Cover image for Jess and the stinky cowboys
Title:
Jess and the stinky cowboys
Author:
Smith, Janice Lee, 1949-
Personal Author:
Publication Information:
New York, N.Y. : Dial Books for Young Readers, [2004]

©2004
Physical Description:
48 pages : color illustrations ; 24 cm.
Summary:
When a band of stinky cowboys comes to town while the sheriff is away and refuses to bathe, young Deputy Jess and and her aunt, Deputy Gussy, must find a way to enforce the No-Stink law.
General Note:
"Easy to read, level 2"--Spine.
Language:
English
Reading Level:
2.3.

530 Lexile.
Program Information:
Accelerated Reader AR LG 2.7 0.5 77952.
Genre:
Added Author:
ISBN:
9780803726413
Format :
Book

Available:*

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J READER Juvenile Fiction Readers
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J READER Juvenile Fiction Readers
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J READER Juvenile Fiction Readers
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J READER Juvenile Fiction Readers
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J READER Juvenile Fiction Readers
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J READER Juvenile Fiction Readers
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On Order

Summary

Summary

Dry Gulch becomes the smelliest town in the West when a posse of stinky cowboys arrive and refuse to take baths. Things get so bad, even the stinkbugs leave.

No baths today! No baths tomorrow! No baths ever! roar the funky cowpokes.

And pretty soon all of Dry Gulch is up in arms—while holding their noses!

Luckily, Deputy Jess and her aunt Gussie are determined to make the No Stink Law stick. With a clever plan, and a little soap, can they solve the P.U. problem?

Kids will cheer for both the cowboys and the plucky deputy in this bath-time laugh-time story.


Reviews 2

Booklist Review

Gr. 1-2. When Snake Gulf's sheriff is away, it falls to his daughter, Deputyess, to protect the town from bad guys. As it turns out, her authority also extends to bad- smelling guys--like the four reeking cowboys who arrive and blanket the town in a putrid haze. How willess force them into compliance with the town's No-Stink Law?ids will giggle over her misfires and cheer her eventual triumph, even as they sympathize with the offenders' mantra, No baths today! No baths tomorrow! No baths ever! Beginning readers may need help with some of the trickier Wild West vocabulary, but they'll enjoy Smith's colorful prose (the stench is like a cowpie inuly ) and her use of every possible variation on the word stink. To further extend the humor, Thiesing's watercolors cast dogs in all the roles--which, considering canines' sensitive sniffers and odiferous tendencies, makes perfect, silly sense. An on-target addition to the Dial Easy-to-Read series. --Jennifer Mattson Copyright 2004 Booklist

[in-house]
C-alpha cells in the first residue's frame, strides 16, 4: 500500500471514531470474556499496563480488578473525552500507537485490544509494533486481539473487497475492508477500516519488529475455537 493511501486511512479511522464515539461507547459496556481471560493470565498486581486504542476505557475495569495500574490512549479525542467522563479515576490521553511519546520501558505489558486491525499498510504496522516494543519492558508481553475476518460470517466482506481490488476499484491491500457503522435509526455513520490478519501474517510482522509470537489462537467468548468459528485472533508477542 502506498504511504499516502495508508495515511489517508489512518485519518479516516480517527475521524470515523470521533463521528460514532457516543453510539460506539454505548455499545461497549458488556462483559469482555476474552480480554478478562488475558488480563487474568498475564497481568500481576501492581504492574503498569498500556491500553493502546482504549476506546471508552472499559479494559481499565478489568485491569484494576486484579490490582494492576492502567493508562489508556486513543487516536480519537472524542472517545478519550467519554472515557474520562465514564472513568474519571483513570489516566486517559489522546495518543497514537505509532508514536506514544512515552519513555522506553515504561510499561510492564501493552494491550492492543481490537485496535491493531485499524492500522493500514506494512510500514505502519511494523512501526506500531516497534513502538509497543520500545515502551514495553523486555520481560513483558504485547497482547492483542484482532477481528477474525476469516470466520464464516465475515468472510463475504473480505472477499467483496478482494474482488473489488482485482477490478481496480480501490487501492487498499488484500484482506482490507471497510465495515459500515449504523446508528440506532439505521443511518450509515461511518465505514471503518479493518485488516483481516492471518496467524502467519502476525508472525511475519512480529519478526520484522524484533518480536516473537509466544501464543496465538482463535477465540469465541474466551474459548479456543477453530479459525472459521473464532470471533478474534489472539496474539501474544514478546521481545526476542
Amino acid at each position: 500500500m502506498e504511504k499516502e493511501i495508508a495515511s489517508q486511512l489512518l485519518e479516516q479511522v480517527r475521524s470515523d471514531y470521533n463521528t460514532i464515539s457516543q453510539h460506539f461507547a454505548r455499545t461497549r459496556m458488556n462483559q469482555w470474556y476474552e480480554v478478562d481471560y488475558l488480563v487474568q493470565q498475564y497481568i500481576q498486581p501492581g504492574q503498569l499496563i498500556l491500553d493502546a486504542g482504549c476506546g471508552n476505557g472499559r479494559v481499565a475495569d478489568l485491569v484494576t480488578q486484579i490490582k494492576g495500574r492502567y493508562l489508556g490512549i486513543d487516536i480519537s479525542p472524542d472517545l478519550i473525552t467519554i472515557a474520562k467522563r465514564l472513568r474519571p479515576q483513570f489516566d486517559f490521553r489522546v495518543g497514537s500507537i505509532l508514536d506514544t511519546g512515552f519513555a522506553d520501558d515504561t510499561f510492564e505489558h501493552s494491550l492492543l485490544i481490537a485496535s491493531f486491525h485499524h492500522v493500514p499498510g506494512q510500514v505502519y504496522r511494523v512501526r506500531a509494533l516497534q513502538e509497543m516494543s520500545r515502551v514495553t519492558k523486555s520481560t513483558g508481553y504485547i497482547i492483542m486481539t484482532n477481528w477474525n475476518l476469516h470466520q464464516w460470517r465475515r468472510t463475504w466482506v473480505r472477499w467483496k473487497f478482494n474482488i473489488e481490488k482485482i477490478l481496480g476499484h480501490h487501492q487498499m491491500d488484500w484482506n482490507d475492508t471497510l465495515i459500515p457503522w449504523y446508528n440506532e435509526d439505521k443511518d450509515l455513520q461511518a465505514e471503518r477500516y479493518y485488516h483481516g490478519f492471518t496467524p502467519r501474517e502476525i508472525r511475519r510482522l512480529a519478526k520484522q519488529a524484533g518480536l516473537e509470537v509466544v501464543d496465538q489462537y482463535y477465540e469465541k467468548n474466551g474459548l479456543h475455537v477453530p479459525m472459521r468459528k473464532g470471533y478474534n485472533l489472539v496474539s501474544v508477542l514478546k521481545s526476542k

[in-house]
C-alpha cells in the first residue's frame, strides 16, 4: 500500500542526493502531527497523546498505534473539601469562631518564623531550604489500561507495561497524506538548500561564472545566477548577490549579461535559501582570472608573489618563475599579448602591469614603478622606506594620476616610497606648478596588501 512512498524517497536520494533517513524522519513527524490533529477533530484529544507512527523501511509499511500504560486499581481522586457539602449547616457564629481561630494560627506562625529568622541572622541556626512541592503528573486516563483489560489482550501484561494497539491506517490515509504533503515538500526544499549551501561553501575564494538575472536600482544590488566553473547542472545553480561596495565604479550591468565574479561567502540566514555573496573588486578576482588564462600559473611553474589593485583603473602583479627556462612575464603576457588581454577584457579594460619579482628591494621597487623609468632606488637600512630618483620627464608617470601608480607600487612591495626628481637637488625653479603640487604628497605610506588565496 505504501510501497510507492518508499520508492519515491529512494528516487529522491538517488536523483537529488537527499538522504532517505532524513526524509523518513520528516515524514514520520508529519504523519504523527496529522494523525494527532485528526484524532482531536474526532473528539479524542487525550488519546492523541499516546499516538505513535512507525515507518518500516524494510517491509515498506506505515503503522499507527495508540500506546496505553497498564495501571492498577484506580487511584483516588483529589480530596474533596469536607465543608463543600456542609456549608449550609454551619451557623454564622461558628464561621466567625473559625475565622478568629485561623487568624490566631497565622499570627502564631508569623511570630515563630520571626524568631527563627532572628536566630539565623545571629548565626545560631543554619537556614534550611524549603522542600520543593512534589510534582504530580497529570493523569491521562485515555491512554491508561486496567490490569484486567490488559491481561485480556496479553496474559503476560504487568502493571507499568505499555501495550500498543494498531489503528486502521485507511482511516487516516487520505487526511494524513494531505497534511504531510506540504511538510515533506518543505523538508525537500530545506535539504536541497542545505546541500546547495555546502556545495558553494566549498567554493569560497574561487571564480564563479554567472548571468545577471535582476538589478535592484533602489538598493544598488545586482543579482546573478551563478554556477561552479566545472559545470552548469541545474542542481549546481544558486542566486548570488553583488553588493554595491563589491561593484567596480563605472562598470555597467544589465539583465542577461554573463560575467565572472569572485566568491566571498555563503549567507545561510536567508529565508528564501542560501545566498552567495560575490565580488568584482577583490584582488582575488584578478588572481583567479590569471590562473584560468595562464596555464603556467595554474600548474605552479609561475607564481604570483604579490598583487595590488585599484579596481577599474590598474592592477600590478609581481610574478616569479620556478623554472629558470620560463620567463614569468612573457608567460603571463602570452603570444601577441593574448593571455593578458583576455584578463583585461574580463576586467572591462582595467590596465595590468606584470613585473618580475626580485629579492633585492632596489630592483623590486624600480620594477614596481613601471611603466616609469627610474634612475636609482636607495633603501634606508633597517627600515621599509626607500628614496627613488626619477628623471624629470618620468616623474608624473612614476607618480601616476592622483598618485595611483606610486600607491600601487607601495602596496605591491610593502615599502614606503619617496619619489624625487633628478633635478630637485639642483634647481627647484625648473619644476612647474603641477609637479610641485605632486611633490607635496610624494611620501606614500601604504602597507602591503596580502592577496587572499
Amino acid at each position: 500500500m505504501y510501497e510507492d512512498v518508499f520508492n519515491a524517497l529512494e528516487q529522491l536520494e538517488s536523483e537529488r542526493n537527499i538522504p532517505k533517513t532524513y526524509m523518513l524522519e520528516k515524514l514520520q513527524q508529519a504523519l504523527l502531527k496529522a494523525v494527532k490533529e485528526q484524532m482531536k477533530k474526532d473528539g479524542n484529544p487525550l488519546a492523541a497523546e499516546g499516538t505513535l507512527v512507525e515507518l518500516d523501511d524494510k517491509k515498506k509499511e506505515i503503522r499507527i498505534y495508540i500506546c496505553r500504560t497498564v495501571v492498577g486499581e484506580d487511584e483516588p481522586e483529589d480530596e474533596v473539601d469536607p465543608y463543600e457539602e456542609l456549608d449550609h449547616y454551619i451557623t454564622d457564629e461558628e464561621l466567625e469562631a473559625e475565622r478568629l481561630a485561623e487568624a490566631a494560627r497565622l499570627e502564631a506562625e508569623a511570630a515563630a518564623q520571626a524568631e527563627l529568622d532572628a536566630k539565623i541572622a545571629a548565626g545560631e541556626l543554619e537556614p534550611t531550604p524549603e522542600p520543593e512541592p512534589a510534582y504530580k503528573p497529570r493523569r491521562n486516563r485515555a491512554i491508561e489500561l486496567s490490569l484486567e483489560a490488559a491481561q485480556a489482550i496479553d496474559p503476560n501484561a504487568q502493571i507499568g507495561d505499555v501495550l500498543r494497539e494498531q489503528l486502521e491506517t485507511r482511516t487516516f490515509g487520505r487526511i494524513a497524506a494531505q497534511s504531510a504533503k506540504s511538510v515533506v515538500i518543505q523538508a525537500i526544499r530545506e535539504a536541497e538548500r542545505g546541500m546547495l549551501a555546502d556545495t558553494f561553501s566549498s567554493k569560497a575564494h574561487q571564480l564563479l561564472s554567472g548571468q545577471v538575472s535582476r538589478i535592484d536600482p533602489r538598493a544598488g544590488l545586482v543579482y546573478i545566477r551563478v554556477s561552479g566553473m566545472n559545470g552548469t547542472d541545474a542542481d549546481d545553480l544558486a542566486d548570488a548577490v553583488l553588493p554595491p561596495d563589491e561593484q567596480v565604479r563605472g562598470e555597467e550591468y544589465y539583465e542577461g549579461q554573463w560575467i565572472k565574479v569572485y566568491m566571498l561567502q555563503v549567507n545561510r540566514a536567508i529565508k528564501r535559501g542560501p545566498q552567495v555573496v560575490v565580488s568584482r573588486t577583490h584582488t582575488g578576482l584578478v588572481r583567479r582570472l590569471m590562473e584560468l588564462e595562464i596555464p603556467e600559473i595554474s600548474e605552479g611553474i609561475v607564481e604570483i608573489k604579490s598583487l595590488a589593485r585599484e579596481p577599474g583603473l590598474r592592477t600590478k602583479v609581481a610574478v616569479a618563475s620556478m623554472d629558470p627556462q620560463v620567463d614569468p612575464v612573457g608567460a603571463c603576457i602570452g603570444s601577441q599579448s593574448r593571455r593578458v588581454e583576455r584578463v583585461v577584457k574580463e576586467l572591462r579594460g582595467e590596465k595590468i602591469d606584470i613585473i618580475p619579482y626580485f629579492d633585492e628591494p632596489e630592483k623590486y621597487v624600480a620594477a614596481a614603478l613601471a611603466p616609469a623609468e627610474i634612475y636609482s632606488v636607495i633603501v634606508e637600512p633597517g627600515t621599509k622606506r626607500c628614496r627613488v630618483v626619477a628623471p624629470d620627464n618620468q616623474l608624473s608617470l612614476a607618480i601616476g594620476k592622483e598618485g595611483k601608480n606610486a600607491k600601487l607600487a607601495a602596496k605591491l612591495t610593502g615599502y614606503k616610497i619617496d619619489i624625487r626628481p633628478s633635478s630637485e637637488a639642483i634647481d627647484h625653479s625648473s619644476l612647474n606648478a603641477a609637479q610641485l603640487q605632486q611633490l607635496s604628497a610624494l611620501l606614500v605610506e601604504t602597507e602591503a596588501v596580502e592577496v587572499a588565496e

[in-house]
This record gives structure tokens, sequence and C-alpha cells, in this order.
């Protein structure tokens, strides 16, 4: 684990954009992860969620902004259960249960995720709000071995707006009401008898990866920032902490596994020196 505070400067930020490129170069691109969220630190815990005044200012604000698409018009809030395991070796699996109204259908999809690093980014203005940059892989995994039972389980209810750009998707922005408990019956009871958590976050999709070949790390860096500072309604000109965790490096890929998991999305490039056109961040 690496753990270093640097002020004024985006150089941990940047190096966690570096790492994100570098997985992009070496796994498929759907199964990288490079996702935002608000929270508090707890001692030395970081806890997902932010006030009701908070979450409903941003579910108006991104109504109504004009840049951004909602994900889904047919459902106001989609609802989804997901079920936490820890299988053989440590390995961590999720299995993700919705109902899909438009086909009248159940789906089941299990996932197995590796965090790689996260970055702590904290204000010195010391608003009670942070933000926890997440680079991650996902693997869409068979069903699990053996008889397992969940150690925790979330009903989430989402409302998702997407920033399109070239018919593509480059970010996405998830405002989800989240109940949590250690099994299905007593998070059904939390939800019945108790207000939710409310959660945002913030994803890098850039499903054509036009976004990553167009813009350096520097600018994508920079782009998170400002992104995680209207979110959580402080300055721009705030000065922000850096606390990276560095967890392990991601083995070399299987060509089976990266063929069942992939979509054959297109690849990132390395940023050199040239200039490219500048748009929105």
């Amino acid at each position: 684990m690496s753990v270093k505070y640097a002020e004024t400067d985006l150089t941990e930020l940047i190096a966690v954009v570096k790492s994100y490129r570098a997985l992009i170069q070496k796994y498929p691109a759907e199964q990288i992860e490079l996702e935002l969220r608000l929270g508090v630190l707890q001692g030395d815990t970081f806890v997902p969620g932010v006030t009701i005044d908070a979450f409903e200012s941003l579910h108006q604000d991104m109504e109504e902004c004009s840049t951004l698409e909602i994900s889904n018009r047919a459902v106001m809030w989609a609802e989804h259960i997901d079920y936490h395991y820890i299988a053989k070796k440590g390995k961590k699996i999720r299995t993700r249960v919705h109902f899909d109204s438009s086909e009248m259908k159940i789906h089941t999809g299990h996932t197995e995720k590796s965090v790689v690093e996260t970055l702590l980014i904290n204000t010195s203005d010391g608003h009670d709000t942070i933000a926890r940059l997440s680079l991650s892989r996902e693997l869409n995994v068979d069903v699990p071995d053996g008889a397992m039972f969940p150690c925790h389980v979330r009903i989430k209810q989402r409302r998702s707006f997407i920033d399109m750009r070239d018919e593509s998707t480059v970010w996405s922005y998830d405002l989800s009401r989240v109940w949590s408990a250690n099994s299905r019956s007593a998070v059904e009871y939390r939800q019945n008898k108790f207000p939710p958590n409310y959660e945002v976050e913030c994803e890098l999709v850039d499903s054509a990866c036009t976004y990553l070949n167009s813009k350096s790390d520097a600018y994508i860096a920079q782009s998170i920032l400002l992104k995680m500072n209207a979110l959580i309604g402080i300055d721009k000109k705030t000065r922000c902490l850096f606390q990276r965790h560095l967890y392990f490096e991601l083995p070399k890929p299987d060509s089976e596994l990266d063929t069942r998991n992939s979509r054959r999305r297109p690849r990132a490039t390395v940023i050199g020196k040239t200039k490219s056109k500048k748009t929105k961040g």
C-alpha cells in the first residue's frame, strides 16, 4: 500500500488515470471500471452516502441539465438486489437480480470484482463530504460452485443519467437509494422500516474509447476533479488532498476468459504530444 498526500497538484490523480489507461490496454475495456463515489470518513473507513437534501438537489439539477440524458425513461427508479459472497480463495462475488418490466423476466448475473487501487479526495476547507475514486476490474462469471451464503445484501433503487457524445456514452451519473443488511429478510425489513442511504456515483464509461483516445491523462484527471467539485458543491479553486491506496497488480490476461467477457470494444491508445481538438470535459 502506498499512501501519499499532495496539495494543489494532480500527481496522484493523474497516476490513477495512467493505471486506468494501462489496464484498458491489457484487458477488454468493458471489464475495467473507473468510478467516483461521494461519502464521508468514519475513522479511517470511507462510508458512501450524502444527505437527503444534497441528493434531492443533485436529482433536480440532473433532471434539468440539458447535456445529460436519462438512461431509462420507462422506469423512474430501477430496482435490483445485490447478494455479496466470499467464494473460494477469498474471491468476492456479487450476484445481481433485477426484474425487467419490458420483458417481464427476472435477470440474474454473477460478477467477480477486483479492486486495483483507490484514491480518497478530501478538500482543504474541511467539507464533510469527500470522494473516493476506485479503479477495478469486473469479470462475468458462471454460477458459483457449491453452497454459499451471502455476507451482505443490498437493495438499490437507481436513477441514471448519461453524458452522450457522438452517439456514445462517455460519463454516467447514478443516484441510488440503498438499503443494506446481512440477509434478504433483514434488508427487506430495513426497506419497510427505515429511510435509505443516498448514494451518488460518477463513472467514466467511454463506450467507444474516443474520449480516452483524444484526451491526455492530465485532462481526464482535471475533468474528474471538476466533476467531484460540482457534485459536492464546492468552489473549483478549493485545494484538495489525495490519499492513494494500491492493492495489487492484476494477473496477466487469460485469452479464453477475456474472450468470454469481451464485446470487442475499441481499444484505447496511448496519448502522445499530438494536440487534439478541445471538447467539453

School Library Journal Review

K-Gr 3-Deputy Jess and her Aunt Gussy, two dogs dressed in western garb, are doing a fine job taking care of the town of Snake Gulch while Jess's dad, the sheriff, is away. They have stopped bank robbers, a cattle stampede, and even a group of rowdy students at a spelling bee. However, they meet their match when a gang of foul-smelling cowboys arrives. Although they have an odor so strong that even the stinkbugs leave, the rustlers refuse to take a bath. Jess and the rest of the townspeople try numerous silly ways to rid Snake Gulch of its stink, finally coming up with a satisfying solution. This delightful beginning reader is filled with repetition and humor. Watercolor illustrations depicting dirty dogs in cowboy clothing with a brown cloud hovering above add to the enjoyment. Pair this with Amy Timberlake's The Dirty Cowboy (Farrar, 2003) for some good clean fun.-Anne Knickerbocker, formerly at Cedar Brook Elementary School, Houston, TX (c) Copyright 2010. Library Journals LLC, a wholly owned subsidiary of Media Source, Inc. No redistribution permitted.